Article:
May 18, 2021

Maori News & Indigenous Views

Maori animators light up Rotorua buildings

2 min read

Rotorua animators have been lighting up buildings around town by projecting their stories on to walls – and they have big plans for the future.

(NZME, 2017)

Animation company 4CB has not been around long, but has already caused a stir around town with its latest work.

Animator Potaua Biasiny-Tule said the company was dedicated to the memory of their grandfathers in B Company of the Maori Battalion.

“They inspired us to develop a new Maori network of content creators. We use them as source of inspiration and pride to tell our stories.”

When Biasiny-Tule took to Facebook Live on Saturday night, as the projections went up on the walls of the Rotorua Museum, people began jumping in their cars and heading down.

“We didn’t get permission from the council, but they’ve seen it on Facebook and have been on the phone to us every day,” he said.

Potaua Biasiny-Tule, front, and the team at 4CB have been projection mapping Rotorua buildings. Photo/Stephen Parker

Biasiny-Tule said Mayor Steve Chadwick was behind the concept and wanted to see them do “something big”.

“Light is love, it’s bringing people back to these old buildings,” he said.

“When you have moments like this, the families come together and start sharing the stories.”

The team plans to continue growing its projection mapping.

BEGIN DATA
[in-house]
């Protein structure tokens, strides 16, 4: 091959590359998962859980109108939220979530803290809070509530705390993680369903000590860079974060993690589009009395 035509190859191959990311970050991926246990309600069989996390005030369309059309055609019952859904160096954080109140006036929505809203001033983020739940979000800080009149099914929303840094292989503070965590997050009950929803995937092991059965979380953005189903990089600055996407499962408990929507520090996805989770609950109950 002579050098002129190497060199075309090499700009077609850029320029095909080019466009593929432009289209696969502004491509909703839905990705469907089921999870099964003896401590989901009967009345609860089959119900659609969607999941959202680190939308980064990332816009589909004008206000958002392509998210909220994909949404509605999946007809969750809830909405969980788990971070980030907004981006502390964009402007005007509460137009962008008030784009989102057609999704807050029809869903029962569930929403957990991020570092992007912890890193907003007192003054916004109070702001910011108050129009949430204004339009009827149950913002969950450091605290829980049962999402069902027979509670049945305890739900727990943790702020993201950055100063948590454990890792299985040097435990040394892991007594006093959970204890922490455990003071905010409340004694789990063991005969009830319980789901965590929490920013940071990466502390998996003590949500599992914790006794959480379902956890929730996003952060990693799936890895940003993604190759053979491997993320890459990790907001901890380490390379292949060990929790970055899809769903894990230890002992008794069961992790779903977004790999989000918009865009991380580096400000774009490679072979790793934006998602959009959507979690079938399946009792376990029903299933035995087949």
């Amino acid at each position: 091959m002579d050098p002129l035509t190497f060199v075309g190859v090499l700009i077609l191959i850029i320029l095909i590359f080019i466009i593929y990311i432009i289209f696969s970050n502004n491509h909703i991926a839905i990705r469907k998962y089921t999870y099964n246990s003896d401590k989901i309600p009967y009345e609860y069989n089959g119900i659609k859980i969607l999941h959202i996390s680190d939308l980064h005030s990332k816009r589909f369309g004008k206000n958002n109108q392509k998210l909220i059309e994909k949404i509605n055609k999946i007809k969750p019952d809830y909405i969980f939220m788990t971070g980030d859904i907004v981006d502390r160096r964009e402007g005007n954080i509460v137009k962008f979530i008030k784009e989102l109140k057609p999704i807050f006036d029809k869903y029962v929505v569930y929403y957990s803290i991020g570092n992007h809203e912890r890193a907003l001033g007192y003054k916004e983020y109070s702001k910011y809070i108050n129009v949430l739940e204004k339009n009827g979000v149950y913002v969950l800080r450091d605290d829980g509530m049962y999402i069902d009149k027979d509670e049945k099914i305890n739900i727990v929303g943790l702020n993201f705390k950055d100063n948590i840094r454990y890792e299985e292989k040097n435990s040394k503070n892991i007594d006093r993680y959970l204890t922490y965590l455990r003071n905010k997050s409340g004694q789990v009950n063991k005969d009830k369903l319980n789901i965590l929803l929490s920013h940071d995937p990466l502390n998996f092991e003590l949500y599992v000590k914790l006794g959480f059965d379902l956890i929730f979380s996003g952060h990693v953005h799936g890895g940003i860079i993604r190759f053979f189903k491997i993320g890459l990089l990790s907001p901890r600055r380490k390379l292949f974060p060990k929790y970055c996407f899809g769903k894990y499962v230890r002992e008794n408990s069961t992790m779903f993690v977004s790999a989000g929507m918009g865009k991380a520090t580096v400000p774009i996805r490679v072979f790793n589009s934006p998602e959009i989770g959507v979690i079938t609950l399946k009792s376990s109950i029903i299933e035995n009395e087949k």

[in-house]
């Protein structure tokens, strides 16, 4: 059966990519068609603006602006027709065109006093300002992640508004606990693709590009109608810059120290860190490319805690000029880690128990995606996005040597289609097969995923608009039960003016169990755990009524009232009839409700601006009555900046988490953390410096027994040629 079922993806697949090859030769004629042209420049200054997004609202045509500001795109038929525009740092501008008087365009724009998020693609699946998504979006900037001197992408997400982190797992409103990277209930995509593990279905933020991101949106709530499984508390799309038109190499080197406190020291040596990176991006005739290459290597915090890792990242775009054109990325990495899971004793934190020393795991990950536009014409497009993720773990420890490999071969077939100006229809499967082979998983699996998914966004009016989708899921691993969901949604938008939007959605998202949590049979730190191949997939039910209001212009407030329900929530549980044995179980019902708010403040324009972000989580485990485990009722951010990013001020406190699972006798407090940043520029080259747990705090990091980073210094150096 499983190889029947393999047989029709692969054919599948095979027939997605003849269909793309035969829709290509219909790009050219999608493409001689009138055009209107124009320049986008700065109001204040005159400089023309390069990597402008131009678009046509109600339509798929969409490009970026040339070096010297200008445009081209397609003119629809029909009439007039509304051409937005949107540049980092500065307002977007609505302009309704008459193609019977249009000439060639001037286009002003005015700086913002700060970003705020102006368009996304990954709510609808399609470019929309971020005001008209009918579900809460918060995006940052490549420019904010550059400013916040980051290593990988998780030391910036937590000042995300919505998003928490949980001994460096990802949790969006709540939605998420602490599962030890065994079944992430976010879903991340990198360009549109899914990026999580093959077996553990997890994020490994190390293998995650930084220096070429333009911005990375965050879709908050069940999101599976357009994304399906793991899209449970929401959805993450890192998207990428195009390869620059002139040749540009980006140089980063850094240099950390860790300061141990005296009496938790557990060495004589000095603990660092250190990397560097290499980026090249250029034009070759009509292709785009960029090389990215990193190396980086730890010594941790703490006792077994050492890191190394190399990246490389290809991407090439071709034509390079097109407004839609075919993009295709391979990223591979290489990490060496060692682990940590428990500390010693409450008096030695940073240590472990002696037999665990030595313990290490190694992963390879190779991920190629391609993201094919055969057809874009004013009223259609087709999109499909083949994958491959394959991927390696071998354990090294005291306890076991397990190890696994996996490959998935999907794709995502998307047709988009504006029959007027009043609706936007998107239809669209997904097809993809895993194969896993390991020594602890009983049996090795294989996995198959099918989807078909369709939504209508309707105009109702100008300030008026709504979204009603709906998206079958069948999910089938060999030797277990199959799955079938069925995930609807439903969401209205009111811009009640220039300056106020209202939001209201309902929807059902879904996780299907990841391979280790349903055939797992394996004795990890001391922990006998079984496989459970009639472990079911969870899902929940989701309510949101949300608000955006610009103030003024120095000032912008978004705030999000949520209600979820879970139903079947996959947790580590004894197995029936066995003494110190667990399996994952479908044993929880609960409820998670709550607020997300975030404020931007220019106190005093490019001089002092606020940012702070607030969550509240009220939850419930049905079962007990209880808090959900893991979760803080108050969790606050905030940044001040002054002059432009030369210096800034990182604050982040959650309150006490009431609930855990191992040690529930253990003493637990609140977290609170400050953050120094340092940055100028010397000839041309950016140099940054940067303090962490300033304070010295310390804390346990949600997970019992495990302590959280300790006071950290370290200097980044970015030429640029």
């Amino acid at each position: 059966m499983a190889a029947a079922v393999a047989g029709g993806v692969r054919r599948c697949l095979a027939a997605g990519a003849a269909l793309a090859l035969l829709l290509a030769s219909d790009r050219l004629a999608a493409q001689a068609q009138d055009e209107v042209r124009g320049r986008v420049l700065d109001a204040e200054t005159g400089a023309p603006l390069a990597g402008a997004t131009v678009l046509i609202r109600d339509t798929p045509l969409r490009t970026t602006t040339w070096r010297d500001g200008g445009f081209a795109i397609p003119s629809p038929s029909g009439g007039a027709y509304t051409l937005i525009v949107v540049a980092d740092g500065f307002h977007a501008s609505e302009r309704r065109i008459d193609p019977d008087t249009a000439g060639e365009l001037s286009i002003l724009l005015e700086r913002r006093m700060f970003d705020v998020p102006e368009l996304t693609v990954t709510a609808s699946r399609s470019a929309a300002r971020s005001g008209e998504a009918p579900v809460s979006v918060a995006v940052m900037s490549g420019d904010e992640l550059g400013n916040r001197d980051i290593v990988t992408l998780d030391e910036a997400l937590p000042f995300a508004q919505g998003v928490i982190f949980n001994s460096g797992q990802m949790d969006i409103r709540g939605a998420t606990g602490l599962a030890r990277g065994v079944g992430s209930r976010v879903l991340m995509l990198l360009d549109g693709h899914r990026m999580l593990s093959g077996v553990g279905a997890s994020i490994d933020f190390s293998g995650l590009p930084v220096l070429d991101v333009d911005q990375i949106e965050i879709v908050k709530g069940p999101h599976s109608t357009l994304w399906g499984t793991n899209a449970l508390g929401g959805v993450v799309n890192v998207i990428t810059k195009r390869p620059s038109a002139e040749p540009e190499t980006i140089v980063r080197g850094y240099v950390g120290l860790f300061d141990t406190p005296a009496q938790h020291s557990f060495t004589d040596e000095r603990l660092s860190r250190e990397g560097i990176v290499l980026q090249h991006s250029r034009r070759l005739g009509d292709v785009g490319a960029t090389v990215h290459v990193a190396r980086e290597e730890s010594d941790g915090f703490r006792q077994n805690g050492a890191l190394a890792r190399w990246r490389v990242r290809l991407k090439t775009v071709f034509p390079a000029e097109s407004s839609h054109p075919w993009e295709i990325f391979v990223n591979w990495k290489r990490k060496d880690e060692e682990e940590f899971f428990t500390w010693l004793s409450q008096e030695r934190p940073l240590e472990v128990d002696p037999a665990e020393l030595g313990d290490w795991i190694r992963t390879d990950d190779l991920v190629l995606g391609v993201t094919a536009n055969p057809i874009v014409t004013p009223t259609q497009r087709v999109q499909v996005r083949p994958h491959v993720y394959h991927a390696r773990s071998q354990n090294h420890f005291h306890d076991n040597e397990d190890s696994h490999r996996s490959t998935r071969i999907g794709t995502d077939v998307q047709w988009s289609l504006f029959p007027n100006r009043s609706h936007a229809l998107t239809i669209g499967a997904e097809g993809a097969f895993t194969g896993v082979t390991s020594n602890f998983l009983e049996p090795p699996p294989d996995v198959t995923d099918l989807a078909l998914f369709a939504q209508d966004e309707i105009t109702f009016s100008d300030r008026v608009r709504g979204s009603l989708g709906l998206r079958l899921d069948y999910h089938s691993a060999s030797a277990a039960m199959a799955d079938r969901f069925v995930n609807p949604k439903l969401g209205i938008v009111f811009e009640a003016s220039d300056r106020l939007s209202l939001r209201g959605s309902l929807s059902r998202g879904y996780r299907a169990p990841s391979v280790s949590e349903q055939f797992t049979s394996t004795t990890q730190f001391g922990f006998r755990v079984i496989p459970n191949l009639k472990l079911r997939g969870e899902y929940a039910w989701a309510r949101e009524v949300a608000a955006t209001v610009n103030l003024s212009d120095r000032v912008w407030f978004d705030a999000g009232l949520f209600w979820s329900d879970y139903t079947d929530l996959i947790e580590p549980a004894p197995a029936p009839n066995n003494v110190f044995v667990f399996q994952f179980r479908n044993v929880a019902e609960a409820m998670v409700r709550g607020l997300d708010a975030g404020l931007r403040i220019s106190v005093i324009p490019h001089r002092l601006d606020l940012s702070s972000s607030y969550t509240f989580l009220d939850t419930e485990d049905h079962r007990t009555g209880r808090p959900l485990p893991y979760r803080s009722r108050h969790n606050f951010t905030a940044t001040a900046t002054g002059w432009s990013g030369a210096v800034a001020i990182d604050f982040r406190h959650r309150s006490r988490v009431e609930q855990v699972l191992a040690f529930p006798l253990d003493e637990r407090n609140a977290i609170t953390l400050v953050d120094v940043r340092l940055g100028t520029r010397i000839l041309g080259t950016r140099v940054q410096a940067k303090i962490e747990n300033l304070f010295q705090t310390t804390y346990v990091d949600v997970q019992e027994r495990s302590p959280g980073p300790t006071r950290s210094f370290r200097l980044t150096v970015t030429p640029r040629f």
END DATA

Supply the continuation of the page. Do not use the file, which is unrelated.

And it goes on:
“We can use content to engage, to inspire, to tell the stories,” Biasiny-Tule said.

“It just adds experiences, there are so many new experiences we could bring to Rotorua.”

As the business grows they hope to bring more local creatives on board.

“We just have to back ourselves and remember that in Rotorua there is talent.”

While the museum was an “obvious choice” for the first building fellow animator Tony James said the team hoped to light up Tamatekapua.

“Digital storytelling on the marae,” he said.

“The plan is for digital Maori tourism.

“We want to engage with our local community. When it goes dark, locals go home, it’s trying to encourage them to come into our digital space.”

James said the Maori patterns were thousands of years old and had their own stories to tell.

“We’re at the tipping point, just waiting for investment.”

Animator Quinn Nahi said what people had seen so far was just the preliminary work.

“Rotorua has seen nothing yet. I’d say there’ll be a few more guerrilla installations soon.”

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